The family farm is almost quaint at this point in time. So many small farms have gone the way of the horse and buggy: gone but not forgotten. Hansen Farms, of Gray, Maine was first my grandfather's. One year, he forgot to buy a gift for Gyda, my grandmother. He must have been quite upset with himself. As Grandma told it, he asked her what she wanted. She straightened up in the middle of the field and looked around. It was September, and the harvest was in full swing. "You could always give me the farm" was her half joking answer as she returned to her row of carrots. That was the first parcel of the farm to go - he gave her the farmhouse and all of the "in town" property which included a packing plant and several fields they used for cabbages. She remained in the family farmhouse until after his death in 1972. The larger farm property passed to my dad who had been the manager of the farm since the early 1960's. He eventually stopped farming and leased the property. Eventually the farm sold - with a handshake and a signature on a legal document, the family farm was no longer our family's farm, and now it is used to grow sod.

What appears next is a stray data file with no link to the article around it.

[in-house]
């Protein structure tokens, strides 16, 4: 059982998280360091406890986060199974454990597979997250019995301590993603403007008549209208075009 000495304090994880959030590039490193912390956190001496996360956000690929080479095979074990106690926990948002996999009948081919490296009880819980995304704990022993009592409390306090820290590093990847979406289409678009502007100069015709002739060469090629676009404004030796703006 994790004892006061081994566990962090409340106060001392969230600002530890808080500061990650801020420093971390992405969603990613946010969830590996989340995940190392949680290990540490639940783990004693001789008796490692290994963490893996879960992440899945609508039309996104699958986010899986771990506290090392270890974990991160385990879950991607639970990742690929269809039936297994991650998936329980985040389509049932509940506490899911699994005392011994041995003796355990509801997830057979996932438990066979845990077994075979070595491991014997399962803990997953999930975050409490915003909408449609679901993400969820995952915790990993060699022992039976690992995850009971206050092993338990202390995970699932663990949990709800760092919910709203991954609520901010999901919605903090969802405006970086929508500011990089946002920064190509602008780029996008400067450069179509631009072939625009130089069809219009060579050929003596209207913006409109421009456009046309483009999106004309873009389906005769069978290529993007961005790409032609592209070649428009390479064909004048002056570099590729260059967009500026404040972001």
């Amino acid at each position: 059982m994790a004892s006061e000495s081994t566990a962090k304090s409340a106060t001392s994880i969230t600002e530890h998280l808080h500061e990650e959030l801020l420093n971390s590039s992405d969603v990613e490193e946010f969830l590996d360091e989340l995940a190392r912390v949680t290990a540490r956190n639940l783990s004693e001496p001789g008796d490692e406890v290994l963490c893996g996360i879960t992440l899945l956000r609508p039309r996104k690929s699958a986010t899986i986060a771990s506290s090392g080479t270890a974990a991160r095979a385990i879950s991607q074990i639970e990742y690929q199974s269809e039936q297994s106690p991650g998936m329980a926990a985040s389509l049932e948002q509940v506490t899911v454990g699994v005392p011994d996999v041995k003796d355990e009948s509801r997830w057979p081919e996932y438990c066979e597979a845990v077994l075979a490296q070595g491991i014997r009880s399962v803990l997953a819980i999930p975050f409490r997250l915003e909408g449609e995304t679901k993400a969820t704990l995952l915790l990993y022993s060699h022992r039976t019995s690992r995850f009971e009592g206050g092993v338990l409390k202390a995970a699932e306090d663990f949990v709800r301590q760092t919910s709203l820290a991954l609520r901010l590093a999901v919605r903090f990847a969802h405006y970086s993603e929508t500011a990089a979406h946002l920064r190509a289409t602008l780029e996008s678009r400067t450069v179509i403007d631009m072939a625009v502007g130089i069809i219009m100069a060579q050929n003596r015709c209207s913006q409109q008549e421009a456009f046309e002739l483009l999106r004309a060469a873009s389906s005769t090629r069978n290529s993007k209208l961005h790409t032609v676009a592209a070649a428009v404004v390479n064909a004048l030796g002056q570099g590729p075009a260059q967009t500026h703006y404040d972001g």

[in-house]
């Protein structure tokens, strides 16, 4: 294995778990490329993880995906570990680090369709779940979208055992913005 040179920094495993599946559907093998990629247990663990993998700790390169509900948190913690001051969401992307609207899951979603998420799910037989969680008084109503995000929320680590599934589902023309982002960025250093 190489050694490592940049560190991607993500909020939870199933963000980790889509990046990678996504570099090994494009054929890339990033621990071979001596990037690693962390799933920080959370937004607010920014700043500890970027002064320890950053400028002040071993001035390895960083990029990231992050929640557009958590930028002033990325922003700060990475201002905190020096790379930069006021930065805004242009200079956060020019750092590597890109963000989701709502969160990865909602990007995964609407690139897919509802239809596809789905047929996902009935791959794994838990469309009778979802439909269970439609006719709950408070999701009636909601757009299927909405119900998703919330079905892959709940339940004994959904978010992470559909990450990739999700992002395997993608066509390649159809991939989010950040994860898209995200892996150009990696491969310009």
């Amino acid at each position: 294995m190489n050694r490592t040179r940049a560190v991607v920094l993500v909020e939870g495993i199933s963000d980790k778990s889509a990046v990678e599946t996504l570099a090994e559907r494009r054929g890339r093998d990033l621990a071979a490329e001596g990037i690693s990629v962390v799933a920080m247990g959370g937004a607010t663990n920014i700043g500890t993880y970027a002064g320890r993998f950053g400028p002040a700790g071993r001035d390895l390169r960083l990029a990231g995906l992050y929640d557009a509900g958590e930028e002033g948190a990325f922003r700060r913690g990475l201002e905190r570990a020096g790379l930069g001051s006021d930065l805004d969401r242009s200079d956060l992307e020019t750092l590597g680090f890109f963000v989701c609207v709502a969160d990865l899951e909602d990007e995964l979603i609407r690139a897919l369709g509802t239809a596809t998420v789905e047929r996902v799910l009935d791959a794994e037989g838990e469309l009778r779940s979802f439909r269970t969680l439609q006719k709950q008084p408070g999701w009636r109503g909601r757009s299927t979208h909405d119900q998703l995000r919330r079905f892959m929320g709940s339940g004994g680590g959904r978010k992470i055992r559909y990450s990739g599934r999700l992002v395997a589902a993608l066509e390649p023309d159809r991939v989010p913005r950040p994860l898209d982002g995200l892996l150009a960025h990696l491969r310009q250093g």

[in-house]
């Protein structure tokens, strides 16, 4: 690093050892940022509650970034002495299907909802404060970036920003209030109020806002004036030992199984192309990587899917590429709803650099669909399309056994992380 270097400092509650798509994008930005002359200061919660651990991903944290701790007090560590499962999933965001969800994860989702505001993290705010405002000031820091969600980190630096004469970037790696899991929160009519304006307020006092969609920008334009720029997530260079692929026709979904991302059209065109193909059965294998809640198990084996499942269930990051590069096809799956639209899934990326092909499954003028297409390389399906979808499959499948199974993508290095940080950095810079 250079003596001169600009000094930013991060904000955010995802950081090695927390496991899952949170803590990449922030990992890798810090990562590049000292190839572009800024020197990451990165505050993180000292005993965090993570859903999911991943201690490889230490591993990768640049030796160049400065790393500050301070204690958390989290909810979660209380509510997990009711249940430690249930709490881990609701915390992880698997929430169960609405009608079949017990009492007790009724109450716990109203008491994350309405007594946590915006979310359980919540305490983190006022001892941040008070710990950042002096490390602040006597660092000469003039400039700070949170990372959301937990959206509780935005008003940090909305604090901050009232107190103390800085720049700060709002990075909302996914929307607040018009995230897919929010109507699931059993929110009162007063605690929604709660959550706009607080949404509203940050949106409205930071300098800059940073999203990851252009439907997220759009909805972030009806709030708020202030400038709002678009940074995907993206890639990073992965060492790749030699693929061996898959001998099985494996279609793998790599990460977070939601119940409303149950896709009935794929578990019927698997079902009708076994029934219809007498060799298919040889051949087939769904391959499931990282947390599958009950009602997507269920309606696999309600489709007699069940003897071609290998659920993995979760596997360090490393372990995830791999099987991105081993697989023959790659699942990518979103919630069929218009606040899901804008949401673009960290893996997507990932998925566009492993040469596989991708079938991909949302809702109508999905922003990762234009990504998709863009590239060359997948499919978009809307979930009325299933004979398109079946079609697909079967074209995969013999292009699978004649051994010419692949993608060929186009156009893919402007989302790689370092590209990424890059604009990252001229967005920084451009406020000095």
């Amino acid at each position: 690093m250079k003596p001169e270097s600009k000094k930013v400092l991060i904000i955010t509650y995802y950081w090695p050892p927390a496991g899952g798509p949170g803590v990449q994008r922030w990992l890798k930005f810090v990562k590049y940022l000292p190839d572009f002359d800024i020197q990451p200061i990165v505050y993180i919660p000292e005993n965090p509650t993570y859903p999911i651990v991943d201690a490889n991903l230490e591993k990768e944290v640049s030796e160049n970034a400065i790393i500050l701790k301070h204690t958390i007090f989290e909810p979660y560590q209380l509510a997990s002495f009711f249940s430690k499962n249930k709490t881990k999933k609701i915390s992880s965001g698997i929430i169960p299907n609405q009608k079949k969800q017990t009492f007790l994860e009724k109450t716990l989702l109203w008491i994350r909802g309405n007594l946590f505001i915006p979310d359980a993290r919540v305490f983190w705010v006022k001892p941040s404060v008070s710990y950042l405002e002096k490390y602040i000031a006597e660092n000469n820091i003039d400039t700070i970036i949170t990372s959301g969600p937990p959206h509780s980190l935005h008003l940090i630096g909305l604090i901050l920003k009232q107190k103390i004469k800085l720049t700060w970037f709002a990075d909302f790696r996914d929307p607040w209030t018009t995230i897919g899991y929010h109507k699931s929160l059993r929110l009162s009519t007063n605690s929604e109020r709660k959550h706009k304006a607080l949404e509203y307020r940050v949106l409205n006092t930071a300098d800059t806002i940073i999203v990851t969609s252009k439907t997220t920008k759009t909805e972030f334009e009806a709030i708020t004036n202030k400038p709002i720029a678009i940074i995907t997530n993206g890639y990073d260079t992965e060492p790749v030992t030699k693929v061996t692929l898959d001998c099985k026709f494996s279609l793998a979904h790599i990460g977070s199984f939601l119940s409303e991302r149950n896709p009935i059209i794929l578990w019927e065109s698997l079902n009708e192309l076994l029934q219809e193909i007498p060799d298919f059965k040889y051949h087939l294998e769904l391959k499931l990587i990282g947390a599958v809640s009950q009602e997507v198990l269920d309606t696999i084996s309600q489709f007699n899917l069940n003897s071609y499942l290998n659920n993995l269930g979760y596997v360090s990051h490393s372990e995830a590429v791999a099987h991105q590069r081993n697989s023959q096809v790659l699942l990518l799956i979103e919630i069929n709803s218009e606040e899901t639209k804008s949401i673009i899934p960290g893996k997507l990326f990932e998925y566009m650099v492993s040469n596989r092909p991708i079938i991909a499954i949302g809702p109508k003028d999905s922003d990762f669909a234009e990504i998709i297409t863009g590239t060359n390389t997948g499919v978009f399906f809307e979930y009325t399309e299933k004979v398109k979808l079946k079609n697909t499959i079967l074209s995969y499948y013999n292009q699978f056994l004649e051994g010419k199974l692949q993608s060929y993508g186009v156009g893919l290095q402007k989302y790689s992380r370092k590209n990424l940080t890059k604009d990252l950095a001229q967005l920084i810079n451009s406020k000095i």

Things do come full circle, though. My brother recently remodeled his home, and the tractors tore up holes in his yard and left a muddy mess. He and his wife had no patience left, and didn't want to wait a season for a lawn to be seeded, so they bought a pallet of sod... and realized as they were unrolling it onto their new lawn that it had come from Gray- Hansen Farm. How wonderful to have a bit of the family farm in my brother's back yard.
Today at 3:53pm I put the last stitch into Farmlands: my signature is now a part of one of the fields. I hope the new owners enjoy their farm as much as I have enjoyed making it.